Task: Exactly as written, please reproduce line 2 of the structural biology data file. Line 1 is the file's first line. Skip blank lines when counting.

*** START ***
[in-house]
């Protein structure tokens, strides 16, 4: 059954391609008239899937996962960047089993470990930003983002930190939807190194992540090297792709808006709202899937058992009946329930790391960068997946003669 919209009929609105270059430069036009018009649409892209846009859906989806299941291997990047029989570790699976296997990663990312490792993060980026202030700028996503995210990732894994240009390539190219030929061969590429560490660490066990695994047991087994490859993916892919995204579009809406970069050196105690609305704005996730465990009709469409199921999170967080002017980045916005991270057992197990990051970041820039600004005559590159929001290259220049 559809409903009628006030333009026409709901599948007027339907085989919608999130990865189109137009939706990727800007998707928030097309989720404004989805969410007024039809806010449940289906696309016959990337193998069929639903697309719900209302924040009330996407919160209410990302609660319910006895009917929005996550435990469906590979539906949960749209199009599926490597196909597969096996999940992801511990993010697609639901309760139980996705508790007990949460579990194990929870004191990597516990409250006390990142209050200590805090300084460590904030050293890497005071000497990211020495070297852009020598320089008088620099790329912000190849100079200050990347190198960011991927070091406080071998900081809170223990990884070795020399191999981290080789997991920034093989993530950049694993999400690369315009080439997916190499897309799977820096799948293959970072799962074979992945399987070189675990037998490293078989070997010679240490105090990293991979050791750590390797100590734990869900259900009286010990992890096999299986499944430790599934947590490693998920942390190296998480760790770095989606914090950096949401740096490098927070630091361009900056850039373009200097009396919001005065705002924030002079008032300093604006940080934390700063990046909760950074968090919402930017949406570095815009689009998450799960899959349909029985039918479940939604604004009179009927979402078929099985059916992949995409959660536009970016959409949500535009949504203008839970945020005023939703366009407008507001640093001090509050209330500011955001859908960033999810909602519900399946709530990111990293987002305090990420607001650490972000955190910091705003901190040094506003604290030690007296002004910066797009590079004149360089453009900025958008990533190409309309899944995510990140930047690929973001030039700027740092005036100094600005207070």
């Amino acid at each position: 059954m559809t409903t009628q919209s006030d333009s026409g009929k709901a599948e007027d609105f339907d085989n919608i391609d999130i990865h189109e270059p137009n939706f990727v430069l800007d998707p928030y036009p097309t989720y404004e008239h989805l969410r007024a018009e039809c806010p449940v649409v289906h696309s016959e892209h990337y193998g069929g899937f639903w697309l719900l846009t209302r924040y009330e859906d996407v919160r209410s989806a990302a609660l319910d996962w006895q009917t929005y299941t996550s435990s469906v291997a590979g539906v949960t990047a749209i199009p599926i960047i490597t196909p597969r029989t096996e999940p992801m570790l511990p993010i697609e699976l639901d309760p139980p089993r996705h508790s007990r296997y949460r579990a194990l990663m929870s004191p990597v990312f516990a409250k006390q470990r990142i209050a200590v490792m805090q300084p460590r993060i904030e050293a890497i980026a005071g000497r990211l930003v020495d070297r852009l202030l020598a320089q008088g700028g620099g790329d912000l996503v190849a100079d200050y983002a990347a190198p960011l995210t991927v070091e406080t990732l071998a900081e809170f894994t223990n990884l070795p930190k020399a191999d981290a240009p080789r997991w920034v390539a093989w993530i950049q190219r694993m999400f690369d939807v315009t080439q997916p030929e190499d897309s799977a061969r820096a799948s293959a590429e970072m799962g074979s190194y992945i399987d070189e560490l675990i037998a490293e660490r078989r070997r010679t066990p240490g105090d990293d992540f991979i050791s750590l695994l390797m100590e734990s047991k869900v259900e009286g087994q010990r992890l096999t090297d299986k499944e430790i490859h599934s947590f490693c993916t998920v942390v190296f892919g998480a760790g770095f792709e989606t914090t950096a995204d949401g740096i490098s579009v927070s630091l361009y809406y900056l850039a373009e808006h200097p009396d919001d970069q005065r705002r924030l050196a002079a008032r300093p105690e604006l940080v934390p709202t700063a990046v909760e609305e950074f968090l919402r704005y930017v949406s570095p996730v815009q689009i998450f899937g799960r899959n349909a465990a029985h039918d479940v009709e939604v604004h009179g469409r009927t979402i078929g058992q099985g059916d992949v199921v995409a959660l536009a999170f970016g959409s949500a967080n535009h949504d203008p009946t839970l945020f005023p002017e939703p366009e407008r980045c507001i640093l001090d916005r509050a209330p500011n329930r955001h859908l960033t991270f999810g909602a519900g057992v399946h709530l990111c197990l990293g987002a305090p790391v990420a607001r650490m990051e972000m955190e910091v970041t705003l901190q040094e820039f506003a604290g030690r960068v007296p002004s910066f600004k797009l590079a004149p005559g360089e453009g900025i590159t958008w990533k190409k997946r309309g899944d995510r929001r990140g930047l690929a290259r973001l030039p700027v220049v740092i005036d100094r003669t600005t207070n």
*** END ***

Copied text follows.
């Protein structure tokens, strides 16, 4: 059954391609008239899937996962960047089993470990930003983002930190939807190194992540090297792709808006709202899937058992009946329930790391960068997946003669 919209009929609105270059430069036009018009649409892209846009859906989806299941291997990047029989570790699976296997990663990312490792993060980026202030700028996503995210990732894994240009390539190219030929061969590429560490660490066990695994047991087994490859993916892919995204579009809406970069050196105690609305704005996730465990009709469409199921999170967080002017980045916005991270057992197990990051970041820039600004005559590159929001290259220049 559809409903009628006030333009026409709901599948007027339907085989919608999130990865189109137009939706990727800007998707928030097309989720404004989805969410007024039809806010449940289906696309016959990337193998069929639903697309719900209302924040009330996407919160209410990302609660319910006895009917929005996550435990469906590979539906949960749209199009599926490597196909597969096996999940992801511990993010697609639901309760139980996705508790007990949460579990194990929870004191990597516990409250006390990142209050200590805090300084460590904030050293890497005071000497990211020495070297852009020598320089008088620099790329912000190849100079200050990347190198960011991927070091406080071998900081809170223990990884070795020399191999981290080789997991920034093989993530950049694993999400690369315009080439997916190499897309799977820096799948293959970072799962074979992945399987070189675990037998490293078989070997010679240490105090990293991979050791750590390797100590734990869900259900009286010990992890096999299986499944430790599934947590490693998920942390190296998480760790770095989606914090950096949401740096490098927070630091361009900056850039373009200097009396919001005065705002924030002079008032300093604006940080934390700063990046909760950074968090919402930017949406570095815009689009998450799960899959349909029985039918479940939604604004009179009927979402078929099985059916992949995409959660536009970016959409949500535009949504203008839970945020005023939703366009407008507001640093001090509050209330500011955001859908960033999810909602519900399946709530990111990293987002305090990420607001650490972000955190910091705003901190040094506003604290030690007296002004910066797009590079004149360089453009900025958008990533190409309309899944995510990140930047690929973001030039700027740092005036100094600005207070």